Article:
4. Secondary Trauma. Maybe you, like I, have learned this the hard way? Maybe you, like I, lived in denial for a long time? Maybe you thought you could soldier through or shake it off? Maybe you tried to convince yourself you were imagining things? The truth is, however, I have come to learn the hard way that being the parent and primary caregiver to a traumatized individual or individuals, and constantly being exposed to their trauma, means that there is a high likelihood that I am living with secondary trauma. According to Amy Sugeno, a LCSW and trauma therapist, “Many parents describe feeling burned out, chronically overwhelmed, or fatigued. It can become increasingly difficult to maintain compassion and the desire to nurture, while simultaneously feeling guilty about this. We may shut down and withdraw or be on edge a lot of the time. There can be hopelessness, anxiety, and seemingly unending frustration. Other issues may be more specific to the experiences parents went through during the adoption journey or to the experiences of their adopted children.” In short, many adoptive parents are living with secondary trauma. So busy caring for the needs of those around them, that we forgot to remember we need to be cared for too.

If you can relate to anything written above, you are certainly not alone. The pain is real. The struggle is real. The trauma is real. The isolation is real. More so, the hope is real and the healing can be real too. For our children and for us. While it may seem like no one understands and it is true that few actually do, there are professionals who can relate. There are communities of parents you can join who will support and encourage you. There areapproaches to loving and raising our kids that show promise.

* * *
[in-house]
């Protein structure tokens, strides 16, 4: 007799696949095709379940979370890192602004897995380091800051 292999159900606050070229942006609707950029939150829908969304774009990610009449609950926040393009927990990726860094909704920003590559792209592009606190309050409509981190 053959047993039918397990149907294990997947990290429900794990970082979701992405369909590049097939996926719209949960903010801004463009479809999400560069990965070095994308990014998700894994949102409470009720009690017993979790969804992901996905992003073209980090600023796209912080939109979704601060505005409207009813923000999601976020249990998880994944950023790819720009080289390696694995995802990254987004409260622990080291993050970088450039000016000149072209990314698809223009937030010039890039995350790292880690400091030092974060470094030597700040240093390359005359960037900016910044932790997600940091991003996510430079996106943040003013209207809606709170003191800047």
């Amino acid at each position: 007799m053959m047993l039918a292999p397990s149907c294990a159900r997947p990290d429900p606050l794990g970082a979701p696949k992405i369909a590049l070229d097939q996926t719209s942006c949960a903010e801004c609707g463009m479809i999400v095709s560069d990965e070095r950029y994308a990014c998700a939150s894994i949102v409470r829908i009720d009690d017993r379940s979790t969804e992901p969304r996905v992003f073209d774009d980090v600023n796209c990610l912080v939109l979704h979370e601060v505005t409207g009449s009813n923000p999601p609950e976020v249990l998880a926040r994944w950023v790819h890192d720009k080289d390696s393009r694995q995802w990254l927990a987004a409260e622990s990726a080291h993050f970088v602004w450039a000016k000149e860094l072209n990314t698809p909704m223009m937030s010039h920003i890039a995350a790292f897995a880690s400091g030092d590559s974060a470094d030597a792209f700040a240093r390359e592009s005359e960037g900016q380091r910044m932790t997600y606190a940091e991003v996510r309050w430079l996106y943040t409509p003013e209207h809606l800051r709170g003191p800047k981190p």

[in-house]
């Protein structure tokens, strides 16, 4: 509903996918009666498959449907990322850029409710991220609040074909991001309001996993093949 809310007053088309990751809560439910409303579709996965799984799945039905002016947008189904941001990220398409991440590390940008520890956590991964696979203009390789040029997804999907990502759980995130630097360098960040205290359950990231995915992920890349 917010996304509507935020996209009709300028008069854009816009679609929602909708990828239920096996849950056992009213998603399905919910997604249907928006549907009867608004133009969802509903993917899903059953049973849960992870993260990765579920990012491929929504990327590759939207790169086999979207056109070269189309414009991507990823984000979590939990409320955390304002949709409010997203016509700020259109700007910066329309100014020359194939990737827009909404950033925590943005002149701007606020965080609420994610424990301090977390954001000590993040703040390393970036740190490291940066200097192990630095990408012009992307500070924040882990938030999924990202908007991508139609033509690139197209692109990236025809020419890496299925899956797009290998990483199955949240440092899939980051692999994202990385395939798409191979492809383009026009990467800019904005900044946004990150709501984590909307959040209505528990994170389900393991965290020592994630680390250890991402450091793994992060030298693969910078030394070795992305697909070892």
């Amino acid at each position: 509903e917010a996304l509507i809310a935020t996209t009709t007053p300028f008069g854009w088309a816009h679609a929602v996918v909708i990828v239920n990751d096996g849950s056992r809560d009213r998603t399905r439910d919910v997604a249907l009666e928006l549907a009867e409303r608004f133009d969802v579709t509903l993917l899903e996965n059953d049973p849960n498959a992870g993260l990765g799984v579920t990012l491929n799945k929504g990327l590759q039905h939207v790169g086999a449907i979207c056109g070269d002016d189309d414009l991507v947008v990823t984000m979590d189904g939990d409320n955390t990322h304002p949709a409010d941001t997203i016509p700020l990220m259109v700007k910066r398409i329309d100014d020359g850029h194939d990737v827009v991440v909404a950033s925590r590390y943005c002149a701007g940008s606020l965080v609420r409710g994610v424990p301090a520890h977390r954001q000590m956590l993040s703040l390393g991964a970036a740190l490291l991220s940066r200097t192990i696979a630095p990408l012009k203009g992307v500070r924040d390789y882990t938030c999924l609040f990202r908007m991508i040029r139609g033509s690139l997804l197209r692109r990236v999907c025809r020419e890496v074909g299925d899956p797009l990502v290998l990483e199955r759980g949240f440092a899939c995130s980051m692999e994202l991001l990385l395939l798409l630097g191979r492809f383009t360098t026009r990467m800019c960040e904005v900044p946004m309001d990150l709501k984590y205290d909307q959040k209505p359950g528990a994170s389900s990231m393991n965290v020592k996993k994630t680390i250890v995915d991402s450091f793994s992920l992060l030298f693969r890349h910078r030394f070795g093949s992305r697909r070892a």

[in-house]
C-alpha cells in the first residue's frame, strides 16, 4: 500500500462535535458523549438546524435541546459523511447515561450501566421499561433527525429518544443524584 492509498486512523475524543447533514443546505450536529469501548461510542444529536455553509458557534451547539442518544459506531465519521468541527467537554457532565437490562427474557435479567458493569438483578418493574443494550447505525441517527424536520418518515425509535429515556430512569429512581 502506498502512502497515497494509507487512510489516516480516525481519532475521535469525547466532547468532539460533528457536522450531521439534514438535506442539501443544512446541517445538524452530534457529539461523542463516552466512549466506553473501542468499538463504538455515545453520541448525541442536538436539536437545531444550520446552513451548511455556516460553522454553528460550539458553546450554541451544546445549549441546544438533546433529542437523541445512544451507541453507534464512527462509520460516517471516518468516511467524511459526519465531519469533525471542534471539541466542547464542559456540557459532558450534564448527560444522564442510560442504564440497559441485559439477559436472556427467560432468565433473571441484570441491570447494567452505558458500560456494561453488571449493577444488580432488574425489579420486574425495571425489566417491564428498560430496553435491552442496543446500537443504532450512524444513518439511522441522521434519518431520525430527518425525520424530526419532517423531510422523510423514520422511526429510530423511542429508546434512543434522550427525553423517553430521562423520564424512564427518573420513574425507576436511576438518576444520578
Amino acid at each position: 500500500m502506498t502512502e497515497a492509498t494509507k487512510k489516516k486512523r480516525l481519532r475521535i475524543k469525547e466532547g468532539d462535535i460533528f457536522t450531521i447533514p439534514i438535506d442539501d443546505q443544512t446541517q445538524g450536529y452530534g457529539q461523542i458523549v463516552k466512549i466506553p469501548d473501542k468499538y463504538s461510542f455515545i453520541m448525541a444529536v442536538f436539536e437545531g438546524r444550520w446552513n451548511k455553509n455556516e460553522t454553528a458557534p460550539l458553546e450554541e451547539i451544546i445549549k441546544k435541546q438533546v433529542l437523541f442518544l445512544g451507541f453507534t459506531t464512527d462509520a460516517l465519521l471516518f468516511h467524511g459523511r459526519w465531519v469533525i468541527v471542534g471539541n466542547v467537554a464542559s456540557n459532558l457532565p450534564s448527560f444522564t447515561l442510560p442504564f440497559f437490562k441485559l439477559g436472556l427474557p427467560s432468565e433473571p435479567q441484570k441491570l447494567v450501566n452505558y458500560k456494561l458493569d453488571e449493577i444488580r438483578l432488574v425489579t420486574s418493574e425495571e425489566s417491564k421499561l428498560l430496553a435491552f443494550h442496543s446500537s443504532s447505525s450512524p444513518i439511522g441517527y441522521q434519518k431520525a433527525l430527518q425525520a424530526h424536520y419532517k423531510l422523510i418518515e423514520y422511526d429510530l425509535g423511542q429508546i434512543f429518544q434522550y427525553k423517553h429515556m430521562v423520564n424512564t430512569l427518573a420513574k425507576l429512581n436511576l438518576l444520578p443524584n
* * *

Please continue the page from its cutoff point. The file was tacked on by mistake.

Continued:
And while we, as parents, certainly need professionals to advocate for our children and families, to educate the educators, and to help us heal, the truth is that YOU will likely become your child’s biggest advocate. I want my child to succeed in school, socially, and in life. Therefore, my choice is to either continue to view myself as minuscule and paralyzed David who is facing a monstrous Goliath, or remember that when David was armed with wisdom and knowledge of a greater plan, he was able to not only face the giant in front of him, but begin to dismantle it. And as daunting as that may seem, perhaps that is exactly where you and I need to begin? By sharing the realities of trauma and the education we have received with everyone who influences and interacts with our children, we can help to begin to move in a new and healing direction.

What has been the biggest challenge of parenting trauma in your life? Where have you seen the most hope and healing? What words of wisdom can you share with others along this path?